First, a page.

Mr. Darling: Perhaps the hon. Gentleman can help us. How much does he expect income tax to rise as a result of that proposal?

John Thurso: The top rate of tax will go up to 50 per cent. for those earning £100,000 or more. I believe—I say this from memory—the amount of income tax is equivalent to 3.75p, but I might be a little bit out. On that basis, over 70 per cent. of households in Britain will be better off.

Mr. Watts: Is it not the case that under the hon. Gentleman's proposals, some of the richest people in Britain would pay no local tax at all?

John Thurso: Not as far as I am aware. Anybody who owns a property—I imagine that the richer people own larger properties—will fall within the ambit of the tax.

Mr. Watts: Is there not a large group of rich people who do not pay income tax and who, under a local income tax-based system, would pay nothing towards the cost of local services?

John Thurso: As far as I am aware, anybody who earns an income in this country is taxed on it. If the hon. Gentleman knows of a method of legally avoiding such tax, I would be grateful if he would pass it on to me.

Mr. Watts: I am grateful to the hon. Gentleman for giving way again. There are thousands of rich people who live off the assets from their capital and who do not pay income tax, but pay capital gains tax or capital tax. Under the Liberal Democrats' proposals, those people would not pay any contribution to local services. I understood that those on the hon. Gentleman's Front Bench accepted that.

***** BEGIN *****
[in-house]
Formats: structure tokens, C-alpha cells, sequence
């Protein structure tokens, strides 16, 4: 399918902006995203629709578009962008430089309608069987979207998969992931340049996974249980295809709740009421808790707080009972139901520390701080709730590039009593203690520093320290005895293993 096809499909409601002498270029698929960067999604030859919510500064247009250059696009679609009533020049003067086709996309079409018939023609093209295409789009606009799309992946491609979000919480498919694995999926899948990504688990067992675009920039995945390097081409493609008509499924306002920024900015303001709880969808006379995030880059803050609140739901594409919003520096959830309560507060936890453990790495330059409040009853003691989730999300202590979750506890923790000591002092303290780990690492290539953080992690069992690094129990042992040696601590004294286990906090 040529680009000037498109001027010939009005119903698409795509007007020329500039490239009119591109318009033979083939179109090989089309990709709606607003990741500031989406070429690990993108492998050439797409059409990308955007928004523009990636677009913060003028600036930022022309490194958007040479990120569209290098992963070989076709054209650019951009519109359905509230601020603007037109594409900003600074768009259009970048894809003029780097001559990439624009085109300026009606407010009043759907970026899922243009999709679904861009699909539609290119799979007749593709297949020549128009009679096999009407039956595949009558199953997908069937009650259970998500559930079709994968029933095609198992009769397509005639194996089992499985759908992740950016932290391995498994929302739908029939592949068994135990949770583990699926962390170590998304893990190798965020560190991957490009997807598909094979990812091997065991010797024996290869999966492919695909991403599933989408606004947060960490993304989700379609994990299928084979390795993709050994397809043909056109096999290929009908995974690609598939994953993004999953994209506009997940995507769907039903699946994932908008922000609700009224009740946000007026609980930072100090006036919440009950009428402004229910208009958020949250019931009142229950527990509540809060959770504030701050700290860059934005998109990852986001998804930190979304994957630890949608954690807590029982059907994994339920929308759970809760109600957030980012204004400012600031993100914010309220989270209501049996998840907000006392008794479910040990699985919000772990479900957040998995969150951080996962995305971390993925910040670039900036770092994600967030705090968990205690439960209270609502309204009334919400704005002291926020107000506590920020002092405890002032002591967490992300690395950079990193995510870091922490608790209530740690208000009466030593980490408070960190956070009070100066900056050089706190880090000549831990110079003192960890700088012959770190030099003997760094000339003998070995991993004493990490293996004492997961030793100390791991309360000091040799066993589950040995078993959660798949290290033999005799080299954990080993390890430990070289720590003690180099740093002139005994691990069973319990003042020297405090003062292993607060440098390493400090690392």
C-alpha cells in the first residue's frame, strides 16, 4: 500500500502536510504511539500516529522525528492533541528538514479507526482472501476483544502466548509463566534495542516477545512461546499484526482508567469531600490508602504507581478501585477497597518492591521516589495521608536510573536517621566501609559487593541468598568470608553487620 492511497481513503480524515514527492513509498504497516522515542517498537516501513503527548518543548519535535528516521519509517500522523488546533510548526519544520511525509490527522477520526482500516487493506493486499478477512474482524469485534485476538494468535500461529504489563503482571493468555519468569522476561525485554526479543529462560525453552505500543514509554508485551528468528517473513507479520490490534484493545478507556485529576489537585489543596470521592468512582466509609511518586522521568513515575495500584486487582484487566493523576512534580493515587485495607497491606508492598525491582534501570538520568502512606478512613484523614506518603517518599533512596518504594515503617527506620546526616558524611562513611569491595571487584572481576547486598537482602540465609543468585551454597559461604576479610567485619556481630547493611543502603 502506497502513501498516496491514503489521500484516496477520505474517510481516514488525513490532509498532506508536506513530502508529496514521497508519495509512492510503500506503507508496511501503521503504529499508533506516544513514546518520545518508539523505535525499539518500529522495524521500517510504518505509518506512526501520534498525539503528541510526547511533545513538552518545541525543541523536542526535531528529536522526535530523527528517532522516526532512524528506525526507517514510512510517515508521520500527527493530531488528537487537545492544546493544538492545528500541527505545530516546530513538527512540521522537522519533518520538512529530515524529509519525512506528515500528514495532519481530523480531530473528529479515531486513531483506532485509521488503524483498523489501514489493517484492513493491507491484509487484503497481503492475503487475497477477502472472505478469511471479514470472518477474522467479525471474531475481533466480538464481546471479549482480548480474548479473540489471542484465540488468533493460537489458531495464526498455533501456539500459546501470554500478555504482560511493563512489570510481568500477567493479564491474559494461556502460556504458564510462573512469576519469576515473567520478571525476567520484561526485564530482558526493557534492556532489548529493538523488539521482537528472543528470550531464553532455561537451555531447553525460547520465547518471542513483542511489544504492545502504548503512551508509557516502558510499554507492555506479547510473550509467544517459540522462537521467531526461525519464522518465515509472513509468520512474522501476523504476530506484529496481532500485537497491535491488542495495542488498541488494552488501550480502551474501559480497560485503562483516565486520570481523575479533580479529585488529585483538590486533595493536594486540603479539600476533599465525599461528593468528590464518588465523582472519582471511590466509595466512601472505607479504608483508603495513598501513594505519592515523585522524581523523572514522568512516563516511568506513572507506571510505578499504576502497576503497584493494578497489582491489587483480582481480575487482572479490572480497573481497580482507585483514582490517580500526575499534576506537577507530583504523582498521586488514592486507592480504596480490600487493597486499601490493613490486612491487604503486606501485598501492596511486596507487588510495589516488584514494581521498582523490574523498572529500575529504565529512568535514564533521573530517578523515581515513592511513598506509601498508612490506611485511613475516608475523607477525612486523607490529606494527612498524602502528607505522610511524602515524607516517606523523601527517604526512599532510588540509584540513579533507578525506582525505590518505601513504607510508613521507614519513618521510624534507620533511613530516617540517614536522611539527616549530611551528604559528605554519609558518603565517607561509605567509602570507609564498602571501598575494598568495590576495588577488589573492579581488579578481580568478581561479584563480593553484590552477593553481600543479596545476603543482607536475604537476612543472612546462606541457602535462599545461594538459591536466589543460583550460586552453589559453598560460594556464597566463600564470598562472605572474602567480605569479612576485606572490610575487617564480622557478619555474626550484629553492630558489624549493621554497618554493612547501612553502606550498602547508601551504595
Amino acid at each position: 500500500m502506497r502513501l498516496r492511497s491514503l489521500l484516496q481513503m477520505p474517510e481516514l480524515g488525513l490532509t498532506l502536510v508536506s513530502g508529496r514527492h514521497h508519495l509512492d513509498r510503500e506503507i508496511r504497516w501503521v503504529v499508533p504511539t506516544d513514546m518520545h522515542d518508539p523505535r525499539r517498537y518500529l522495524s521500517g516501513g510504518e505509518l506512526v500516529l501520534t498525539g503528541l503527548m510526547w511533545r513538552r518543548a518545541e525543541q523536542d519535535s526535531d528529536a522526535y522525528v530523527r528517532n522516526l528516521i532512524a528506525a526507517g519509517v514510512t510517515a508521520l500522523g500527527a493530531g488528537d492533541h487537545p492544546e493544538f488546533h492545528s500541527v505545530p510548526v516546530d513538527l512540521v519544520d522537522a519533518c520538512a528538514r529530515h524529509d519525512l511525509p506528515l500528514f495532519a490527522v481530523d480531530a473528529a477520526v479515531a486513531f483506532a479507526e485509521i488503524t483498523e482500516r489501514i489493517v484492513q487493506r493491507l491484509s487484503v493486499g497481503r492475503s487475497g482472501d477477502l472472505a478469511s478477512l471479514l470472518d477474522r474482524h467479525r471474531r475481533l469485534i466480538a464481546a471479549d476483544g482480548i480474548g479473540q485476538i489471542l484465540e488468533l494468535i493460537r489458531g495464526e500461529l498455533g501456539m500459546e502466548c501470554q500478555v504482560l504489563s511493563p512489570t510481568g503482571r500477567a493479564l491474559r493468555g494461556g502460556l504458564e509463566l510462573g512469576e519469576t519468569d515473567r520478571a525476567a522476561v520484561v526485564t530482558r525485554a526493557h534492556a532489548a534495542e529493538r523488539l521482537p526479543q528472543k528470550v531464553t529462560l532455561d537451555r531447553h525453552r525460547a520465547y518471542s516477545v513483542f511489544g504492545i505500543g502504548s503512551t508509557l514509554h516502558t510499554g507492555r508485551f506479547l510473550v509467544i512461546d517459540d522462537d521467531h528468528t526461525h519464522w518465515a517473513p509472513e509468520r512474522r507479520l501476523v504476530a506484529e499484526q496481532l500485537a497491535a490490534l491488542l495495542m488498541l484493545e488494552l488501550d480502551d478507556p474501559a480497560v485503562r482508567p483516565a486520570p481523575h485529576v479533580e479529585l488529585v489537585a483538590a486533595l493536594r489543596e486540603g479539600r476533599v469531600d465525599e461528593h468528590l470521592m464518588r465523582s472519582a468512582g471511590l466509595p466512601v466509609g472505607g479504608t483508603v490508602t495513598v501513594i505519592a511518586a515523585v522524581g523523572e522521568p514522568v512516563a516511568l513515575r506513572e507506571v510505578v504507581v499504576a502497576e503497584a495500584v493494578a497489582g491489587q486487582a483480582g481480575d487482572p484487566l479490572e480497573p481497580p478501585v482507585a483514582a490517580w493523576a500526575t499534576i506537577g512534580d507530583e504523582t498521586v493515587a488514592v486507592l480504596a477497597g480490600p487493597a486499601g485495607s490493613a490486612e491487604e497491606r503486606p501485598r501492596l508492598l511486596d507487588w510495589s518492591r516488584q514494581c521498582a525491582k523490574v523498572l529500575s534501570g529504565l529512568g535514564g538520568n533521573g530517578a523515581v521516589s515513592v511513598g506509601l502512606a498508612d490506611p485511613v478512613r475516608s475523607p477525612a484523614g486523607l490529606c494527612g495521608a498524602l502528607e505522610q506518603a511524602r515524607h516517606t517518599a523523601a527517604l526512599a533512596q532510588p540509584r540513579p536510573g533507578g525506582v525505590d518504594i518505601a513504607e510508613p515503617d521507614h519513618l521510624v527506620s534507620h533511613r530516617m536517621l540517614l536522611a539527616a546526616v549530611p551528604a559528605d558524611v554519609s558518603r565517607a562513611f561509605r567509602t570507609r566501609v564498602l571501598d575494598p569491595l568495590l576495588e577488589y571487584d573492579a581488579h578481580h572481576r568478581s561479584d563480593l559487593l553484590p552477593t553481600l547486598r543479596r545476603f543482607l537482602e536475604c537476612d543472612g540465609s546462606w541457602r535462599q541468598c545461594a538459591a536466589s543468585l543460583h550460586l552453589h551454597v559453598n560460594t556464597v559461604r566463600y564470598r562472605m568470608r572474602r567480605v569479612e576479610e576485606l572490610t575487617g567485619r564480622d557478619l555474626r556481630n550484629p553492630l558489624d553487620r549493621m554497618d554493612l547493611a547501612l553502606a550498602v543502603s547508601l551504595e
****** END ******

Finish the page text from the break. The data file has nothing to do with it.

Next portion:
John Thurso: Anybody who lives purely on asset disposals will not have an income and—the hon. Gentleman is right—it will not be taxed, but the number of people who fall into that category is extremely small.

The second change that would help our pensioners is a move to a residence-based pension, removing the link to national insurance. Above all, that would help to deal with the discrimination that exists against women pensioners, which is one of the most disgraceful aspects of our current pensions policy.

I, too, welcome the presence of the Secretary of State for Transport, not that I have ever had the opportunity of debating with him anything other than the two portfolios that we share—transport and Scotland. I
17 Mar 2005 : Column 442
welcome him today in his capacity as Secretary of State for Transport. Very often, transport is seen as one of the political also-rans. It is one of the issues that does not get up the polling agenda, so I am grateful to see the right hon. Gentleman at the Dispatch Box today.